Decisionmaking in an enlarged European Union

Decisionmaking in an enlarged European Union

By Dr. Axel Hülsemeyer

This book discusses EU member state institutions that vote either by unanimity or by two-thirds majority

Hardback, 250 Pages


January 2025

£80.00, $110.00

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About This Book

This book discusses several EU intuitions based upon how they vote. Two of the seven official EU institutions represent only the member states: they are the European Council (27 heads of state or government) and the Council of the European Union (government ministers from the member states, e.g., 27 agricultural ministers). First, the so-called European Council exclusively decides by unanimity. The extant literature holds that this slows down the decisionmaking process considerably, as the number of member states increases. This is the case because any given member country could take all others “hostage” by refusing to consent without extracting concessions.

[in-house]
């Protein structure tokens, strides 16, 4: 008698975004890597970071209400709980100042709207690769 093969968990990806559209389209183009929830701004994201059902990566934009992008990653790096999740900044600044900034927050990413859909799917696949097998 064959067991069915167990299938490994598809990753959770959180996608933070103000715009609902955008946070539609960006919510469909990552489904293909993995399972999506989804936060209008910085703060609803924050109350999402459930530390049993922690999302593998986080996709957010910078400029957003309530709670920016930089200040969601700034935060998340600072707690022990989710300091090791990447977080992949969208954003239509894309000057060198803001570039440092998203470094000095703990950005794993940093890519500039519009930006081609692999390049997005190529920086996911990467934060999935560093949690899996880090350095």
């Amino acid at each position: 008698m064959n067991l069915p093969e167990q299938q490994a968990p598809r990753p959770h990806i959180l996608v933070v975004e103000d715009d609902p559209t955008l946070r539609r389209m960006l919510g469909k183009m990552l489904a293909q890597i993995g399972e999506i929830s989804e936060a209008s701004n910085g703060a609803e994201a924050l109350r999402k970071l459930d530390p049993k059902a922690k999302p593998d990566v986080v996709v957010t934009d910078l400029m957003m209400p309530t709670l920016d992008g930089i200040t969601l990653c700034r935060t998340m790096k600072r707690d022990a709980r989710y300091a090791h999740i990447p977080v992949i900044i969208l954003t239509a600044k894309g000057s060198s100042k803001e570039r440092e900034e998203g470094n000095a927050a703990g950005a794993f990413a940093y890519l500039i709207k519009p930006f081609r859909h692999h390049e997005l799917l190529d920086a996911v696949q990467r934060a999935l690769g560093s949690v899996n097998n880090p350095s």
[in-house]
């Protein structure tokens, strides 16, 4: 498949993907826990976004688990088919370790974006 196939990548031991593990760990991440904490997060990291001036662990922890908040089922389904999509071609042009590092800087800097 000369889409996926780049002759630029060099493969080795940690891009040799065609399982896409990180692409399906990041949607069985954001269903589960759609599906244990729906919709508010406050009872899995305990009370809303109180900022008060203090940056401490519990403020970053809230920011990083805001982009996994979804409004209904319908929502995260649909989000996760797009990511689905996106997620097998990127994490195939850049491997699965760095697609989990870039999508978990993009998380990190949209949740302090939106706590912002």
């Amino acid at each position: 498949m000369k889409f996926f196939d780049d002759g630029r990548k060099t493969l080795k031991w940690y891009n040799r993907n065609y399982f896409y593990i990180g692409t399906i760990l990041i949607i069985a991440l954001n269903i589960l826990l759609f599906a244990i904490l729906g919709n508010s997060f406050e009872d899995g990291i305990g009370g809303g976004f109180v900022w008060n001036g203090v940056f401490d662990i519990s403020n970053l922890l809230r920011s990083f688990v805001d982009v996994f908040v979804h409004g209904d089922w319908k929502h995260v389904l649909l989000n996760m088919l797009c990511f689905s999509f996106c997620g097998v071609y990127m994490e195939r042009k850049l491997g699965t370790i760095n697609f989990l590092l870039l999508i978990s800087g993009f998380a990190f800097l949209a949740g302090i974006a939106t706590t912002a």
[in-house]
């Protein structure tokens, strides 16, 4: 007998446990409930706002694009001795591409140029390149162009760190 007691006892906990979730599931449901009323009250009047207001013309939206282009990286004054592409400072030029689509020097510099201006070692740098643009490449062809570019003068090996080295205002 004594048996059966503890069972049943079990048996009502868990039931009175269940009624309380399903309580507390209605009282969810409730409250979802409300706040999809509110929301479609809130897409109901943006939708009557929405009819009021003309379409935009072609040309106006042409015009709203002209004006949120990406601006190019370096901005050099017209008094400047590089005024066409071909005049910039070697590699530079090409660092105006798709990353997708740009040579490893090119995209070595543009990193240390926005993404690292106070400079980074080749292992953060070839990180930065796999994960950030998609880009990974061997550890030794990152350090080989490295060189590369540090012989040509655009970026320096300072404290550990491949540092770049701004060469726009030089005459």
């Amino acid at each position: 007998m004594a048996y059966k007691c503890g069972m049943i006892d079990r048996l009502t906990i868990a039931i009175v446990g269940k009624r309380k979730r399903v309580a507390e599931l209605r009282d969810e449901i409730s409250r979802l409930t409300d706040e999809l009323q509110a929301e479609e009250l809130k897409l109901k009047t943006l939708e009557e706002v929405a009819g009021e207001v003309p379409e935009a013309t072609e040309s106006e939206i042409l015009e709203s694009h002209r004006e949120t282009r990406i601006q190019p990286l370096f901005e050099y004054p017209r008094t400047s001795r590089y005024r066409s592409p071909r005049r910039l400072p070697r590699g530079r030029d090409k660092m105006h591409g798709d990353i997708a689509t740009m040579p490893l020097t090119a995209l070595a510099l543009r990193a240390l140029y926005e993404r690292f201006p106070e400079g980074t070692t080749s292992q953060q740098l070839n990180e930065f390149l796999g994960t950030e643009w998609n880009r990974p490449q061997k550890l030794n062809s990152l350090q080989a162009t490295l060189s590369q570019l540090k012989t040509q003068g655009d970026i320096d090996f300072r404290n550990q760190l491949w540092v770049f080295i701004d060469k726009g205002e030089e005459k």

On the other end of the spectrum, the so-called Council of the European Union takes the vast majority of its decisions by what is termed qualified majority—55% of the members (i.e., with the current 27 countries, this means 15) representing at least 65% of the total EU population. In this case, the former hostage holders can now simply be outvoted. Hence, the latter European Union institution could be a likely candidate for a practical solution to the unanimity-voting quagmire.


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Author Information

Dr. Huelsemeyer is Associate Professor in the Department of Political Science at Concordia University in Montreal, Canada.


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